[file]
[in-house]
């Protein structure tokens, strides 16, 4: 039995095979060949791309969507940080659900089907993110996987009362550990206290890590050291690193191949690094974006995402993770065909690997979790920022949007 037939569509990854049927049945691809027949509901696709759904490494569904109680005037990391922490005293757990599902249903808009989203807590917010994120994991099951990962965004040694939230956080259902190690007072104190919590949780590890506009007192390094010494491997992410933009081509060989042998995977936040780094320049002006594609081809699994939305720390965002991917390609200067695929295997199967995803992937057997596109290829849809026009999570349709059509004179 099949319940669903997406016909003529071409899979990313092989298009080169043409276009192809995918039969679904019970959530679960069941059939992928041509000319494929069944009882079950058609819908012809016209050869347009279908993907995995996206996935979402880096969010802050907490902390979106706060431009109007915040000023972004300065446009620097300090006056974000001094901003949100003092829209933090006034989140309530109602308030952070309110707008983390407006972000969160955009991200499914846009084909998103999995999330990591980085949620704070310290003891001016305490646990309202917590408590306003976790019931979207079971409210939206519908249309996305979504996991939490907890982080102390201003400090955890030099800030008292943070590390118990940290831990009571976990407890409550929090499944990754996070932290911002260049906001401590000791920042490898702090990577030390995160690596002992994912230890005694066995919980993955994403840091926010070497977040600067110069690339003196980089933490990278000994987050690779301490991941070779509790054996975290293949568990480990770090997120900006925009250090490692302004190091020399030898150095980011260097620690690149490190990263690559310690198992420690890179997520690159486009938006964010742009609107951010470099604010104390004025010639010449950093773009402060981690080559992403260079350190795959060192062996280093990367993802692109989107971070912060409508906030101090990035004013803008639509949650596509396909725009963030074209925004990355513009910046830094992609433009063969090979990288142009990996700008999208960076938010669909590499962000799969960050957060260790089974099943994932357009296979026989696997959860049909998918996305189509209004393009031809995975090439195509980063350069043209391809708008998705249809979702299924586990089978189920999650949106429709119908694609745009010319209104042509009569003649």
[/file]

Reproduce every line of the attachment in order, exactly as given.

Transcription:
[in-house]
């Protein structure tokens, strides 16, 4: 039995095979060949791309969507940080659900089907993110996987009362550990206290890590050291690193191949690094974006995402993770065909690997979790920022949007 037939569509990854049927049945691809027949509901696709759904490494569904109680005037990391922490005293757990599902249903808009989203807590917010994120994991099951990962965004040694939230956080259902190690007072104190919590949780590890506009007192390094010494491997992410933009081509060989042998995977936040780094320049002006594609081809699994939305720390965002991917390609200067695929295997199967995803992937057997596109290829849809026009999570349709059509004179 099949319940669903997406016909003529071409899979990313092989298009080169043409276009192809995918039969679904019970959530679960069941059939992928041509000319494929069944009882079950058609819908012809016209050869347009279908993907995995996206996935979402880096969010802050907490902390979106706060431009109007915040000023972004300065446009620097300090006056974000001094901003949100003092829209933090006034989140309530109602308030952070309110707008983390407006972000969160955009991200499914846009084909998103999995999330990591980085949620704070310290003891001016305490646990309202917590408590306003976790019931979207079971409210939206519908249309996305979504996991939490907890982080102390201003400090955890030099800030008292943070590390118990940290831990009571976990407890409550929090499944990754996070932290911002260049906001401590000791920042490898702090990577030390995160690596002992994912230890005694066995919980993955994403840091926010070497977040600067110069690339003196980089933490990278000994987050690779301490991941070779509790054996975290293949568990480990770090997120900006925009250090490692302004190091020399030898150095980011260097620690690149490190990263690559310690198992420690890179997520690159486009938006964010742009609107951010470099604010104390004025010639010449950093773009402060981690080559992403260079350190795959060192062996280093990367993802692109989107971070912060409508906030101090990035004013803008639509949650596509396909725009963030074209925004990355513009910046830094992609433009063969090979990288142009990996700008999208960076938010669909590499962000799969960050957060260790089974099943994932357009296979026989696997959860049909998918996305189509209004393009031809995975090439195509980063350069043209391809708008998705249809979702299924586990089978189920999650949106429709119908694609745009010319209104042509009569003649």